Women in U.K. Executive Director Roles Reach Record Numbers

Updated on

Women now make up 8.6 percent of executive directorships on FTSE 100 boards, an all-time high, according to research by the Cranfield University School of Management.

“The tide is turning as we see senior women in every sector and across all industries, breaking through the barriers to succeed at the highest levels,” Education Secretary Nicky Morgan said Wednesday in the report. “Few leaders today remain to be convinced that the input of a diverse workforce challenges conventional thinking, better reflects the customer base and leads to improved output and innovation.”

Twenty-four women now hold executive directorships within the FTSE 100. Of this number just five are chief executive officers, with Veronique Laury-Deroubaix being appointed to Group CEO of Kingfisher Plc alongside Moya Greene at Royal Mail Plc, Liv Garfield at Severn Trent Plc, Alison Cooper at Imperial Tobacco Group Plc and Carolyn McCall at EasyJet Plc. There are 10 female chief financial officers and three female chairmen within the index, according to the report.

All-male boards have totally disappeared from the FTSE 100, four years after a government commitment to increase the number of women there to 25 percent. Women now make up 23.5 percent of FTSE 100 boards in total, up from 12.5 percent in 2011. The U.K. is on track to achieve the 25 percent goal by the end of this year, with only 17 more women needed to achieve the target, Cranfield said.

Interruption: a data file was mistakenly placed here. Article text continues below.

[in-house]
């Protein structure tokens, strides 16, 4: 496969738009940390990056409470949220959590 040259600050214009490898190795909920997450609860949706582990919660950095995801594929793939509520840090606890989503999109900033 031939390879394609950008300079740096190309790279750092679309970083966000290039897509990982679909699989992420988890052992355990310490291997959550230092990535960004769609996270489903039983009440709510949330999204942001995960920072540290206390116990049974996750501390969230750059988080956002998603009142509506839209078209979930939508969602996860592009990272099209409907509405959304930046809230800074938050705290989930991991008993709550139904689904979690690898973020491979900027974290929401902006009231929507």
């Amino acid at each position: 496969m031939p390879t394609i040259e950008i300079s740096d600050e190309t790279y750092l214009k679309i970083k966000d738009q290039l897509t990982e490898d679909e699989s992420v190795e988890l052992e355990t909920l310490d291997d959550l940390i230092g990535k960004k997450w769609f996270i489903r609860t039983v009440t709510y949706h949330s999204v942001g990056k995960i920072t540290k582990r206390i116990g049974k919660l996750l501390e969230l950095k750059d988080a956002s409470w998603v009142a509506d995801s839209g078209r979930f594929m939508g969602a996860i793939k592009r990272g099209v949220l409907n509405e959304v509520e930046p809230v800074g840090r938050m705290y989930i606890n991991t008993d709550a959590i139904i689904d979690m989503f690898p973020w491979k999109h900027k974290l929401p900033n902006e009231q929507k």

Share Performance

Drinks producer Diageo Plc and Intercontinental Hotels Group Plc have the highest number of women on their boards, totaling about 45 percent. Global mining giant Glencore Plc was the last company on the index with an all-male board to appoint a woman, which it did in June.

On a global basis, shares of companies with a female board presence have widened their outperformance compared with those without one over the last five years, according to a September report by Credit Suisse Group AG.

While the U.K. is attempting to reach the 25 percent goal without imposed quotas, some European countries, such as Norway, have instituted such directives, according to the report.

Cranfield interviewed 33 senior business leaders, executive search consultants and other subject experts, the majority of whom were against the imposition of quotas. All made reference to the threat of EU quotas and the U.K.’s preference to adopt the voluntary approach of targets.

Good Business

The report recommends that instead of quotas, companies should be held accountable by reporting on their progress on a regular basis while government and other stakeholders act as enabling forces.

“Gender balance on company boards is good for business,” Vera Jourova, EU Commissioner for Justice, Consumers and Gender Equality, said in an e-mail. “More and more EU member states are taking measures in this area.”

As more countries decide to impose their own quota laws, that could lead to a waning of resistance in other countries such as the U.K., Simon Rice-Birchall, partner at the international corporate law firm Eversheds LLP, said by e-mail.